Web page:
When it comes to buying a property, the term “Shared Ownership” can be confusing. While you may use it to refer to a home that is owned with someone else - be it a parent, sibling, friend or even a complete stranger - in the housing industry it is used where a home is bought through a special scheme.
Shared Ownership is designed to bridge the affordability gap, in particular for first-time buyers between the mortgage they can afford to raise and the cost of a property.
Shared Ownership is an alternative to renting and full ownership. It is particularly suitable for people with a regular income who want to buy their own home but cannot afford to do so.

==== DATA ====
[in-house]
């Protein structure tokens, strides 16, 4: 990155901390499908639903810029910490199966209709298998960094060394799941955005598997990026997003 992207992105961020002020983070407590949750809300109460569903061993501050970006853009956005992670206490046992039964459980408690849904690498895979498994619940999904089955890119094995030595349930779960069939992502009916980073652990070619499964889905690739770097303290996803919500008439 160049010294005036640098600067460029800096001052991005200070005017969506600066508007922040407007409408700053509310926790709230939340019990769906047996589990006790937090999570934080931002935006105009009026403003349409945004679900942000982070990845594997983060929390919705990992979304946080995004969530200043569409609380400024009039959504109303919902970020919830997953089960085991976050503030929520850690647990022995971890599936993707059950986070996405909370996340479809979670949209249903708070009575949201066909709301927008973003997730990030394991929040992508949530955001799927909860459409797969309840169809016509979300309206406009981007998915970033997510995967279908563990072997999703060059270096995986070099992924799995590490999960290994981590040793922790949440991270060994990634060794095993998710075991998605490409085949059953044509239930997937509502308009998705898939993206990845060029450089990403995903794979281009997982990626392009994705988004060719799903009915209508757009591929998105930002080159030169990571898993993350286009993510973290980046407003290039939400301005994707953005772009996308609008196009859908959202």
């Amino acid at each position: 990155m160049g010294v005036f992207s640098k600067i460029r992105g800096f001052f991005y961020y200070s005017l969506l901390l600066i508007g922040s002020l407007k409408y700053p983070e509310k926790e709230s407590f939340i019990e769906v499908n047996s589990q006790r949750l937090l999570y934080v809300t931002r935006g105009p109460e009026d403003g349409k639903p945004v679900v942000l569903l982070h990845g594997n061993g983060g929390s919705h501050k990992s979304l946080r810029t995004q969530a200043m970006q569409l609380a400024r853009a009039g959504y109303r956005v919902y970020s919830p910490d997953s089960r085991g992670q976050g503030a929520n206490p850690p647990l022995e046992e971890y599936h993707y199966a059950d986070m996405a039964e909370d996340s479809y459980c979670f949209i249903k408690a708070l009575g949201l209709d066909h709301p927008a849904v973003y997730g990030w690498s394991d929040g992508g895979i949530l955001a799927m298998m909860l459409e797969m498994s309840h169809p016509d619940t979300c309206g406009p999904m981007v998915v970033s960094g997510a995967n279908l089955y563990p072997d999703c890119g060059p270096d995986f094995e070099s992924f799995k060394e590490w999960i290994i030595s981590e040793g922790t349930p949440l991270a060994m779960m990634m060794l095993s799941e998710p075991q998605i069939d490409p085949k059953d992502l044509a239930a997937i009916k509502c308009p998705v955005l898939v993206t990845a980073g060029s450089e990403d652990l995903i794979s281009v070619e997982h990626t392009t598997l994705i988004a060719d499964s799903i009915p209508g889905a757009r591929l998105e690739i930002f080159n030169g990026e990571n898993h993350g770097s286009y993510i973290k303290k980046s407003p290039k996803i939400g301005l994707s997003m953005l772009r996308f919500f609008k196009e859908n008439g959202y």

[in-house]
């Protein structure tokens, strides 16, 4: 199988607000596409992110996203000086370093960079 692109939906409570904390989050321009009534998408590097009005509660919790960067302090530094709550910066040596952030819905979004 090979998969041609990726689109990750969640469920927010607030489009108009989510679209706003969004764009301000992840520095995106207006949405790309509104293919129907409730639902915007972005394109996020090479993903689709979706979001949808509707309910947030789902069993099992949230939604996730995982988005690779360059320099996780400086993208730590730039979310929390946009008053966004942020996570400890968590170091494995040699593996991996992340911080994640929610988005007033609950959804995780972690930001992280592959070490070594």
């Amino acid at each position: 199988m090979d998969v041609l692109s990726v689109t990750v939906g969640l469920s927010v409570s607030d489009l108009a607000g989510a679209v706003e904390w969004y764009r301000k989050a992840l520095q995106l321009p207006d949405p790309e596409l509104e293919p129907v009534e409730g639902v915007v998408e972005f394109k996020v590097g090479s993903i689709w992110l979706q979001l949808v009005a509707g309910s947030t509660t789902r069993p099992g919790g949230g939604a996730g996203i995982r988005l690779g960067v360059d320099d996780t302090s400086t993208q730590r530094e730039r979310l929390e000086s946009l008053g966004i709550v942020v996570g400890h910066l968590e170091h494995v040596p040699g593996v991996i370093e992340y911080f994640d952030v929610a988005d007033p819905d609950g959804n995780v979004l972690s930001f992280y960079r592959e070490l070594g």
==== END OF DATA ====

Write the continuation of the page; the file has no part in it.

New Build Shared Ownership
These homes tend to be brand new properties or in some instances a home that has been refurbished. You purchase a share of the propety which could be between 30% to 60% and pay a rent and a service charge on the part that you don't own. You can buy further shares in your home, in most cases, you can even own it outright. This is called 'Staircasing'.
Shared Ownership Re-sales
These are properties which have previously been purchased through Shared Ownership where the owner wants to sell their share and move on. When the purchase completes, you will own the share and pay a rent and a service charge on the remainder. In the same way you can 'Staircase' up until you own 100%.